World of Tomorrow (2015) - Can't Stop the Movies
Can't Stop the Movies

World of Tomorrow (2015)

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Little Emily gets a call on the phone and on the other line is her descendant - cloned from Emily for multiple generations.  Emily Clone reached out to Emily Prime to help make sense of the destruction of Emily Clone's world and the death of her loved one.  Don Hertzfeldt writes and directs World of Tomorrow.

I miss my wonderI want to approach World of Tomorrow with wonder.  Here is a movie which features the destruction of an entire civilization but has so many beautiful moments glimpsing what we're capable of as a species.  Yet I ended World of Tomorrow in the pains of nostalgia.  Even though writer / director Don Hertzfelt created an ode to living in the moment I couldn't help but let my thoughts and emotions drift back to the fragile wonder of his previous film It's Such a Beautiful Day.

Don't bother searching the archives for a review of ISaBD.  One of the regrets I left World of Tomorrow with was the reminder that I didn't write one.  But this seems counter-intuitive to the crux of WoT where, in a heartbreaking monologue, Emily Clone (Julia Pott) urges her genetic ancestor Emily Prime (Winona Mae) to embrace the now because, "Now is the envy of the dead."

Hertzfeldt captures the way our minds cling to memory while still distorting the view of what "really" happened.

Hertzfeldt captures the way our minds cling to memory while still distorting the view of what "really" happened.  The shape is fuzzy even if the feeling is immediate.

Now I'm sitting here wondering why I didn't write about ISaBD and why I don't feel the same connection with WoT.  I think the answer lies in WoT's storytelling DNA.  It's designed to be misunderstood because one of the leads is so present in the joy of now that I can't help but feel connected to the older character lost in the misery of now.  In a way this was Hertzfeldt's way of making a work of art which acknowledges that he has already achieved greatness but that it's hollow if whatever he's working on now doesn't carry the same spark of importance - of necessity - to his being.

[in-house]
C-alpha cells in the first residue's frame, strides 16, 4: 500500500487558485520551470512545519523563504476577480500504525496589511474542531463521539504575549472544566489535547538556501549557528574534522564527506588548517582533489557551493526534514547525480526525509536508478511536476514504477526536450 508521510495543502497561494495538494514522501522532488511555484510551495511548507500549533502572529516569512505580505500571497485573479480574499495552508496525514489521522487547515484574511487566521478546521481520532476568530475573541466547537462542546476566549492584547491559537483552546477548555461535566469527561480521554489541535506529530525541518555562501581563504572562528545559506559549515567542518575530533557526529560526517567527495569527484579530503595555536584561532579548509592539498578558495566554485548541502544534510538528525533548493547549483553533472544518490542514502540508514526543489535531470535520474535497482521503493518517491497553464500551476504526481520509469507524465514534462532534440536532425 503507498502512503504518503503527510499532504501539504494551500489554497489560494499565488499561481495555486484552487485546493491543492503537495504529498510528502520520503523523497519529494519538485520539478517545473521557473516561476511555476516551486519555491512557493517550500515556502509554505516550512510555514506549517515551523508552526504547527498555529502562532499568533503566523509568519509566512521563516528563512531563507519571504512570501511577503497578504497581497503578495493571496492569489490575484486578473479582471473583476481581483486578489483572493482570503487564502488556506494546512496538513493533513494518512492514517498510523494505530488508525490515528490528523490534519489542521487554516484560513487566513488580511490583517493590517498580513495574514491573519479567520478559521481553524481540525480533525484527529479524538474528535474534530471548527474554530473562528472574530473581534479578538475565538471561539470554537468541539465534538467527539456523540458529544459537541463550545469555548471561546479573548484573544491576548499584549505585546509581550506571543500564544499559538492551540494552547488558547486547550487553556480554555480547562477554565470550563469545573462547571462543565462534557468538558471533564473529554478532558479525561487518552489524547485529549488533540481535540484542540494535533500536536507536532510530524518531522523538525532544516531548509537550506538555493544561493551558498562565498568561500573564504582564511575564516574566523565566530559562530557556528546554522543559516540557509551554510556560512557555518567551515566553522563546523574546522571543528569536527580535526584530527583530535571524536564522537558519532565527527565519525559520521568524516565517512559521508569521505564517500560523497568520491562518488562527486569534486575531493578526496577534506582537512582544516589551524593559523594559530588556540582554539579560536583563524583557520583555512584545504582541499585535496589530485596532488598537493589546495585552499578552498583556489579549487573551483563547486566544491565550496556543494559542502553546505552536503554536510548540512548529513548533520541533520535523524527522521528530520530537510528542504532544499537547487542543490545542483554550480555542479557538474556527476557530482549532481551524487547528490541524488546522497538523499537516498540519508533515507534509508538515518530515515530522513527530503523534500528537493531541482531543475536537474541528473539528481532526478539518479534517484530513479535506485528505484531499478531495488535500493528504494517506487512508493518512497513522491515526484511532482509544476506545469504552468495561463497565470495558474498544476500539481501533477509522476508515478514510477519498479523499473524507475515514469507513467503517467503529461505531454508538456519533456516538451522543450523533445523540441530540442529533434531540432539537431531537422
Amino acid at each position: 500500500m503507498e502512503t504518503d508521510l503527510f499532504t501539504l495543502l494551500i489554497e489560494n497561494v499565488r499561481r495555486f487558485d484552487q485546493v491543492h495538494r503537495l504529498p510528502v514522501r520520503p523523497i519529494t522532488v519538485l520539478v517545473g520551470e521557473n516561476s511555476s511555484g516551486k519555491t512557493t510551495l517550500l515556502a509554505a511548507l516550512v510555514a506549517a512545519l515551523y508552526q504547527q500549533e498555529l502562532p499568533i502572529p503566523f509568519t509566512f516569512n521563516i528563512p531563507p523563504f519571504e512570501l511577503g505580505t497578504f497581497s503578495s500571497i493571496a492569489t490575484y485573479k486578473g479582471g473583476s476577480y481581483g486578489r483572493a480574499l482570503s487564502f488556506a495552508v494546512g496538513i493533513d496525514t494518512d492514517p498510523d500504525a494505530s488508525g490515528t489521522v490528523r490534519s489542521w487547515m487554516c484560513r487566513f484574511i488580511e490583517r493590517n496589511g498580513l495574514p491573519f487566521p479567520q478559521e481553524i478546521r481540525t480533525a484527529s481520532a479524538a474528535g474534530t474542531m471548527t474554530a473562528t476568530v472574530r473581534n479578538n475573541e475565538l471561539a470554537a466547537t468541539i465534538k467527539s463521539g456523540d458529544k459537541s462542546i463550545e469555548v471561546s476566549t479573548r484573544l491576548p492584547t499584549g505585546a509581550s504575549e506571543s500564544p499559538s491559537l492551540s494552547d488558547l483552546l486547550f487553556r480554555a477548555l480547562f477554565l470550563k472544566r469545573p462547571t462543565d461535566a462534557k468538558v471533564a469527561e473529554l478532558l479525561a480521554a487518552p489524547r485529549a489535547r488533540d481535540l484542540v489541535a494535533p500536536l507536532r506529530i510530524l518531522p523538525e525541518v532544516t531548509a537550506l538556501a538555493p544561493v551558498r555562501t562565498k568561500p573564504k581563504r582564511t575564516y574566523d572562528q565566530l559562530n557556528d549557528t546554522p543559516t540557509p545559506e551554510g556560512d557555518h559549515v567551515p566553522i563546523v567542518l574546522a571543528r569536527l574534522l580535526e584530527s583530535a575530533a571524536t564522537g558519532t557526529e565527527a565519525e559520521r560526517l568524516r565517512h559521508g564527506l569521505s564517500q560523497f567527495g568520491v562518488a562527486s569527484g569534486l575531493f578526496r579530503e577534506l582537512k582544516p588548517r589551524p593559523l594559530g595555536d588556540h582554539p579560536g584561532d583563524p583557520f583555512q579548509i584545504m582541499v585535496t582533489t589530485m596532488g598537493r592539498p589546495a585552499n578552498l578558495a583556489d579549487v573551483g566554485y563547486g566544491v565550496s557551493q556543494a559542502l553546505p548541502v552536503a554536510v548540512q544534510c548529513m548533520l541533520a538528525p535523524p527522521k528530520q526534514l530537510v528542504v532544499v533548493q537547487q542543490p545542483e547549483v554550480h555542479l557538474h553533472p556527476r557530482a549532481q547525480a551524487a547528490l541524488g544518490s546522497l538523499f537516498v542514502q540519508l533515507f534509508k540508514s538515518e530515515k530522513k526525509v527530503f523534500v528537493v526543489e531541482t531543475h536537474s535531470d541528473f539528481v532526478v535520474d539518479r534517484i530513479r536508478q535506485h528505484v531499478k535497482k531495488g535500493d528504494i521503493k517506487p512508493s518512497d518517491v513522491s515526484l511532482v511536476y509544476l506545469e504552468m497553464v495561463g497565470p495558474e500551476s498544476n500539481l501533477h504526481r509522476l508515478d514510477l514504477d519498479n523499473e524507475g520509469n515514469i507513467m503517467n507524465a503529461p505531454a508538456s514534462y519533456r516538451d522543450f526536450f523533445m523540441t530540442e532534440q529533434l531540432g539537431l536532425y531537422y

WoT is in conversation with so many things it may become the academic envy of budding art students for years to come.  In addition to grappling with the ever annihilating now he interrogate what our future may look like if we all become copies of what we think are our best selves.  Hertzfeldt deals with this not by fragmenting his narrative further from the sometimes violent editing of ISaBD or the absurdity of dorm room favorite RejectedWoT plays like a mindfulness exercise, asking us to be in the moment even if Emily Prime's lust for fun and happiness serves as a distraction to the cautionary tale Emily Clone weaves.

But that's what makes WoT the damnedest thing.  Hertzfeldt crafts it to be so specific to its moment that my mind can't help but drift.  His tendency to present characters and evolving technologies as abstract images and symbols serve to both further my mental wanderlust and ground me in the moment.  I think about what the person behind the box floating toward the sky may be thinking or what conditions drove them to abandon their body for the dark matter of outer space.  It's because Hertzfeldt writes specific explanations and dialogue for what these figures mean that I'm caught up in their emotional tangle even if they don't resemble humans at all.

While Hertzfeldt doesn't rely on as much surreal humor in his images the few he uses in WoT have a morbid appeal.

While Hertzfeldt doesn't rely on as much surreal humor in his images the few he uses in WoT have a morbid appeal.

It's impossible for me to be completely in sync with WoT because Emily Prime happily shifts the colors of the universe when the mood strikes her.  Or my mind wanders over to how increased access to technology won't help the poor be any less poor because of a quick joke about the face of a dead loved one being stretched over a robot.  The image is startling because it's presenting a vision of the underside of a glorious future which could just as easily be representative of the way we offer scraps to the poor now.  Then there's the moment where Emily Clone stutters over her words, trying to figure out how she can emotionally process the death of someone she loves, but because her entire being is rooted in her society's embrace of the past she can't accept what she loved is gone.

Repeating the past in the hopes of maintaining some vision of perfection for the future is fruitless.  Hertzfeldt deals with the success of ISaBD by creating a movie which ventures into science fiction to show how this repetition will falter and do little to stem the entropy which awaits us all.  WoT made me a mess I'm still trying to sort out and with such little time to do it before the next day comes I start to wonder if it's worth resolving.

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Tail - World of TomorrowWorld of Tomorrow (2015)

Written and directed by Don Hertzfeldt.

Posted by Andrew

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